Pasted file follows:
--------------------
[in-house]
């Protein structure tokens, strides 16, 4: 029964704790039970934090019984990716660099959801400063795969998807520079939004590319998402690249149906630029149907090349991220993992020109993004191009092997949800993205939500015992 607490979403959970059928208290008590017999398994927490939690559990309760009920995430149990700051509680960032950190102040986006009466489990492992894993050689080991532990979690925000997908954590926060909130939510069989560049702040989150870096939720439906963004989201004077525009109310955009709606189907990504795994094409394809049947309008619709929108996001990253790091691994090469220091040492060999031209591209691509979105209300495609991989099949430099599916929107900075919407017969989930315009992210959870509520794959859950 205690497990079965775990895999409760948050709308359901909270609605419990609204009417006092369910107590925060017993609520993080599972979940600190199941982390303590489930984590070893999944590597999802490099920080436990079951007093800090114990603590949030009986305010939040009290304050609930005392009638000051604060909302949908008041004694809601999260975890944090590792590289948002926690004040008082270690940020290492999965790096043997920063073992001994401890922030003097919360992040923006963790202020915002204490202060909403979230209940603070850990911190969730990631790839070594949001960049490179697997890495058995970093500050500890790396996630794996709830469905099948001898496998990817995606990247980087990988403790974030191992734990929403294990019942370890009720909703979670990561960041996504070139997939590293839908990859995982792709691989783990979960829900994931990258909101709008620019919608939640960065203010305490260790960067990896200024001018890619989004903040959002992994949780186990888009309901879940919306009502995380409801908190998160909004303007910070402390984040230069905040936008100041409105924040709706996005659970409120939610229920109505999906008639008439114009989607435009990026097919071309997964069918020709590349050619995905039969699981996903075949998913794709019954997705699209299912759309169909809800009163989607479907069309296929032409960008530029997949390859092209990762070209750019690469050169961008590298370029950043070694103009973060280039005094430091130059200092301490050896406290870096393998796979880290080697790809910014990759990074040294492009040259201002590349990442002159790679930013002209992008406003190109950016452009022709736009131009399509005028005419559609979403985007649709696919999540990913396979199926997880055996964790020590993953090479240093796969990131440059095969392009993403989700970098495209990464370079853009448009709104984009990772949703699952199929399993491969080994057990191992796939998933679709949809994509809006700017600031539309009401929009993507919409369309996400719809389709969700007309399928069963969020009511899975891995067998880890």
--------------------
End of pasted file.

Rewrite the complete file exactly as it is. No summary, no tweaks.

[in-house]
């Protein structure tokens, strides 16, 4: 029964704790039970934090019984990716660099959801400063795969998807520079939004590319998402690249149906630029149907090349991220993992020109993004191009092997949800993205939500015992 607490979403959970059928208290008590017999398994927490939690559990309760009920995430149990700051509680960032950190102040986006009466489990492992894993050689080991532990979690925000997908954590926060909130939510069989560049702040989150870096939720439906963004989201004077525009109310955009709606189907990504795994094409394809049947309008619709929108996001990253790091691994090469220091040492060999031209591209691509979105209300495609991989099949430099599916929107900075919407017969989930315009992210959870509520794959859950 205690497990079965775990895999409760948050709308359901909270609605419990609204009417006092369910107590925060017993609520993080599972979940600190199941982390303590489930984590070893999944590597999802490099920080436990079951007093800090114990603590949030009986305010939040009290304050609930005392009638000051604060909302949908008041004694809601999260975890944090590792590289948002926690004040008082270690940020290492999965790096043997920063073992001994401890922030003097919360992040923006963790202020915002204490202060909403979230209940603070850990911190969730990631790839070594949001960049490179697997890495058995970093500050500890790396996630794996709830469905099948001898496998990817995606990247980087990988403790974030191992734990929403294990019942370890009720909703979670990561960041996504070139997939590293839908990859995982792709691989783990979960829900994931990258909101709008620019919608939640960065203010305490260790960067990896200024001018890619989004903040959002992994949780186990888009309901879940919306009502995380409801908190998160909004303007910070402390984040230069905040936008100041409105924040709706996005659970409120939610229920109505999906008639008439114009989607435009990026097919071309997964069918020709590349050619995905039969699981996903075949998913794709019954997705699209299912759309169909809800009163989607479907069309296929032409960008530029997949390859092209990762070209750019690469050169961008590298370029950043070694103009973060280039005094430091130059200092301490050896406290870096393998796979880290080697790809910014990759990074040294492009040259201002590349990442002159790679930013002209992008406003190109950016452009022709736009131009399509005028005419559609979403985007649709696919999540990913396979199926997880055996964790020590993953090479240093796969990131440059095969392009993403989700970098495209990464370079853009448009709104984009990772949703699952199929399993491969080994057990191992796939998933679709949809994509809006700017600031539309009401929009993507919409369309996400719809389709969700007309399928069963969020009511899975891995067998880890």